Tag Archives: homosexuality

What about same-sex unions?

FR. JOHN TRIGILIO: Chastity is required of all people, no matter their state in life . . .

Fr. John Trigilio

Fr. John Trigilio

This question has become more common in recent years with the passage of laws in some states that recognize homosexual unions and, more recently, judges legalizing same-sex “marriage.”

The Catholic Church has always taught that the homosexual inclination is disordered. It distinguishes the sexual orientation from sexual activity. It is not sinful to have homosexual orientation, but it is sinful to engage in homosexual behavior. The Church still considers the orientation disordered but recognizes many homosexuals do not choose to have this inclination. Only when they engage in homosexual activity is there culpable sin.

Any and all human sexual activity, whether heterosexual or homosexual, outside of marriage (between one man and one woman) is considered seriously and gravely sinful. Masturbation, adultery, promiscuity, fornication, artificial contraception, pornography, and homosexuality pervert the original intention that God has for marriage, namely love (unitive dimension) and life (procreative dimension).

It’s impossible to see homosexual unions as being in line with God’s intentions for marriage since the product of intercourse is not fruitful. Along with masturbation, fornication, and adultery, homosexuality is a selfish act that cannot fulfill the divinely ordained purpose of the reproductive powers. The Church teaches that God instituted the sacrament of Marriage, and only He has the authority to change the nature of marriage. Neither the Church nor the state has the competence to alter the substance of marriage or the family. Attempts by civil government or the courts to alter the law in favor of same-sex unions distort the true meaning of marriage, which has existed for thousands of years.

The Church encourages people who suffer from the disorder of same-sex attraction to live a chaste and celibate life. Chastity is required of all people, no matter their state in life — single, married, or celibate. It is a virtue in which our thoughts, words, and actions are modest. Celibacy is a discipline by which one does not marry.

The grace from frequent Confession will help the homosexually oriented person in his or her commitment to be chaste. There are also many good Catholic support groups (for example, Courage) to help people with homosexual tendencies to live good and virtuous lives. Other groups, like Dignity, which promote monogamous relationships, are not considered in conformity with Catholic teaching.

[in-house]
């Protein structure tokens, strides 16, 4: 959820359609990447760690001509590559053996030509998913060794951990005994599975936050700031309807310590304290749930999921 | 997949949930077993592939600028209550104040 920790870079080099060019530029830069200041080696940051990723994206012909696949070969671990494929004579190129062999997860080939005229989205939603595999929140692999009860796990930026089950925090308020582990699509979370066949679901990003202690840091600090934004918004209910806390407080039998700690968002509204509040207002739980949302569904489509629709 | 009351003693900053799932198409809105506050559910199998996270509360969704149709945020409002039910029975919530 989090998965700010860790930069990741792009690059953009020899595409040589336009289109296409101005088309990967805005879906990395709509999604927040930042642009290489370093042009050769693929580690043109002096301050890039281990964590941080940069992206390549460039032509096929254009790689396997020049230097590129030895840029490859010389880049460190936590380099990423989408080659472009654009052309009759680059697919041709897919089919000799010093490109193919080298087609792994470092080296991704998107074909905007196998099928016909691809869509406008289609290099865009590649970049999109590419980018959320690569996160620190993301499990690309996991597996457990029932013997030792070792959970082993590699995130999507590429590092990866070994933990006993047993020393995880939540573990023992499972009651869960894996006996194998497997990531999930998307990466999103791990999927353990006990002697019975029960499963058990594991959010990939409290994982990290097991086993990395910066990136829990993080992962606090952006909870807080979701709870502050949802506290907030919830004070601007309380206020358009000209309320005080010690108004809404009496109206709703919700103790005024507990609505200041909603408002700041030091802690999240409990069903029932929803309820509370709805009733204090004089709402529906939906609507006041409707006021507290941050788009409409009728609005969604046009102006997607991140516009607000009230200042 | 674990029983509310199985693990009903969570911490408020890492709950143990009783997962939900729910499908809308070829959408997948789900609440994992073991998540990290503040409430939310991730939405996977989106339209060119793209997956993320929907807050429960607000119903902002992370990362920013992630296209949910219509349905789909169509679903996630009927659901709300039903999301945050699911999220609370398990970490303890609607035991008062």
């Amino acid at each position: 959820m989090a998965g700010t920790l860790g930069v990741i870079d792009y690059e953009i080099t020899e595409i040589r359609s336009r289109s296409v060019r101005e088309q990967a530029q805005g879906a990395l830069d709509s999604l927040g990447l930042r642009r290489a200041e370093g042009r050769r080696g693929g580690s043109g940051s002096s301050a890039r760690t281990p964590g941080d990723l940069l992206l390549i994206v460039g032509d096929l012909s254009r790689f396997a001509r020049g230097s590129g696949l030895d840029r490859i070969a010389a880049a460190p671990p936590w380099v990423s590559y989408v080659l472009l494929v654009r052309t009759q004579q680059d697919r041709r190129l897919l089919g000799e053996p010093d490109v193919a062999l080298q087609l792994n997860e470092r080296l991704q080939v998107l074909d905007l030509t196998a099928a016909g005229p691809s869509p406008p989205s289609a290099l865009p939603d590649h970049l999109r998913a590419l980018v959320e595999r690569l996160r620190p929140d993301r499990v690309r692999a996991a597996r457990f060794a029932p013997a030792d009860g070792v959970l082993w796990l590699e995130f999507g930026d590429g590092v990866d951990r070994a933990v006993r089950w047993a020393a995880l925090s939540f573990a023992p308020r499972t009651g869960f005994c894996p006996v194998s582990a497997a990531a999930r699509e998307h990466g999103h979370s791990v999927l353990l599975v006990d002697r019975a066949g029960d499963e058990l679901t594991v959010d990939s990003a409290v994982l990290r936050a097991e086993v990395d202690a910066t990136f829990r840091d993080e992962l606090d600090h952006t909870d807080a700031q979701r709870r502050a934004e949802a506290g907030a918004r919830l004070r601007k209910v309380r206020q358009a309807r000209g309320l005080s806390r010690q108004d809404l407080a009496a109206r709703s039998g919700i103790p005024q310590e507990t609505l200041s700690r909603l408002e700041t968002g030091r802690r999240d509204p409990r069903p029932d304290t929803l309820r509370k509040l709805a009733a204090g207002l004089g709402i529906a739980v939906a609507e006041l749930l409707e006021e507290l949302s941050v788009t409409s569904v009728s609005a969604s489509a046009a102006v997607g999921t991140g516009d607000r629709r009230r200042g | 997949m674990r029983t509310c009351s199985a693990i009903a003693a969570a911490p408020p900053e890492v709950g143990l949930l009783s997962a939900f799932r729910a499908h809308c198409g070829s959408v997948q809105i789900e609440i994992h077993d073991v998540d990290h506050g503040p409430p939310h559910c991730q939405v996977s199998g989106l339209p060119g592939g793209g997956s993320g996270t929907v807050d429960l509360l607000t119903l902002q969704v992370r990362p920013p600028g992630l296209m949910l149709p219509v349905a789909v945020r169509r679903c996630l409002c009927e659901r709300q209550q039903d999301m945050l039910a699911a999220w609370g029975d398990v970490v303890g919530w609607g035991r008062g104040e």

Sexual intercourse is a holy and sacred act reserved for husband and wife, who are a man and woman married in the eyes of God, and who are committed to living a permanent, faithful and, God-willing, fruitful union.

FATHER JOHN TRIGILIO JR. is an author, theologian and president of the Confraternity of Catholic Clergy. This article is reprinted with permission from “The Catholicism Answer Book: The 300 Most Frequently Asked Questions,” which he authored with Fr. Kenneth D. Brighenti.


Catechism 101

The number of men and women who have deep-seated homosexual tendencies is not negligible. This inclination, which is objectively disordered, constitutes for most of them a trial. They must be accepted with respect, compassion, and sensitivity. Every sign of unjust discrimination in their regard should be avoided. These persons are called to fulfill God’s will in their lives and, if they are Christians, to unite to the sacrifice of the Lord’s Cross the difficulties they may encounter from their condition.

The vocation to marriage is written in the very nature of man and woman as they came from the hand of the Creator. Marriage is not a purely human institution despite the many variations it may have undergone through the centuries in different cultures, social structures, and spiritual attitudes.

Catechism of the Catholic Church, #2358, 1603

Dealing with same-sex attraction

Daniel Mattson writes to those who have children struggling with same-sex attraction . . .

Daniel Mattson

Daniel Mattson

The most challenging questions I’m asked when speaking about the Church’s teaching on homosexuality come from parents who desire to remain committed to the teachings of the Church, and yet have a child who has “come out” and identified as gay or lesbian. This is what I tell them.

Express unconditional love. When a child comes out, he needs to know that you won’t reject him, and that your love for him will never change, regardless of his choices. Love can’t be blind to the truth of the Church, naturally, but before you speak of the truth, a child needs to hear and feel unconditional love.